RFK Jr. is 2024’s X factor, new polls show, fueled by young voters and social media

With Story: BC-KENNEDY-POLLS-NYT -- In six swing states, nearly half of polled voters who said they were supporting Robert F. Kennedy Jr. said it was mostly a vote against President Joe Biden or former President Donald Trump. Two charts showing presidential preference in Nevada, Pennsylvania, Arizona, Georgia, Michigan and Wisconsin at 9.6 x 3.5 -- cat=a

2024 JANUARY 18 CTY ROBERT F KENNEDY JR HSA PHOTO BY CINDY ELLEN RUSSELL CRUSSELL@STARADVERTISER.COM Independent U.S. presidential candidate Robert F. Kennedy, Jr. held a voter rally at the Ko'olau Ballroom in Kaneohe on Thursday, January 18, 2024.

Robert F. Kennedy Jr. is polling stronger than any third-party candidate has in decades, pulling in roughly 10% of registered voters across the battleground states as he saps support from President Joe Biden and former President Donald Trump, a new series of polls has found.

The overall results in the Biden versus Trump contest were virtually unchanged when Kennedy was included in the polls conducted by The New York Times, Siena College and The Philadelphia Inquirer. But beneath the surface of that seeming stability, the surveys revealed how Kennedy, powered by social media and younger voters, has emerged as an unpredictable X factor in what would otherwise be a 2020 rematch.


With less than six months until the election, the faction of the electorate giving Kennedy early support exposes some of the vulnerabilities inside the president’s Democratic coalition. Biden dropped all the way to 33% in a five-candidate race, an alarmingly low share of the vote for an incumbent president. The series of polls focused on what are expected to be the most contested states this fall: Arizona, Georgia, Michigan, Nevada, Pennsylvania and Wisconsin.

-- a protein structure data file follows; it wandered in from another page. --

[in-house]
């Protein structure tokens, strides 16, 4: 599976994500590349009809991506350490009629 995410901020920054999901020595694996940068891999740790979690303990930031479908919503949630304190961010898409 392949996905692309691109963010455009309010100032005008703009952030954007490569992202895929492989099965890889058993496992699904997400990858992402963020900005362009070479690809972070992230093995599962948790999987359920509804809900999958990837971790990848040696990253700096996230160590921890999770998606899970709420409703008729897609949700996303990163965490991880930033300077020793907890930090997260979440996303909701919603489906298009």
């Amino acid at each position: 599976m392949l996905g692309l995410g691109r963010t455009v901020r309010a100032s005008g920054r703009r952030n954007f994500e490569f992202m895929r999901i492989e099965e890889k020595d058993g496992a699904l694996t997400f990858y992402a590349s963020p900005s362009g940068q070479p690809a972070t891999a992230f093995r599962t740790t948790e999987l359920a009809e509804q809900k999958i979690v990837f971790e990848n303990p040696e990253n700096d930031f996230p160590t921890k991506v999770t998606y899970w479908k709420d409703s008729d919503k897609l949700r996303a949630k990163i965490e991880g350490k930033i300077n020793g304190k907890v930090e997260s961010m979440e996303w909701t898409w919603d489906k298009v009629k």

Two of the groups that Kennedy performed strongest with in the surveys — voters younger than 30 (18% support) and Latinos (14%) — have traditionally been strong Democratic constituencies, unnerving some party strategists. Biden is also winning only half of Black voters in the multicandidate race.

Kennedy is clearly getting a boost from the rise of social media and the ability to communicate his message directly to voters. Among the roughly 1 in 6 voters who said they consumed most of their news from social media, Kennedy was getting 16% of the vote, nearly equal to Biden’s 18%.

Among crucial independent voters, Kennedy was pulling in 16% support. But his supporters say they are far less committed to him than backers of Biden or Trump, and less likely to vote at all.

“I would support him as kind of like a protest vote,” said Benjamin Sandoval, 21, a student at the University of Michigan who is originally from Ecuador and who described Biden as “weak” and Trump as a “bad man.”

Half of Kennedy’s supporters said they were voting chiefly for him, and nearly half said their support was mostly a vote against the other candidates.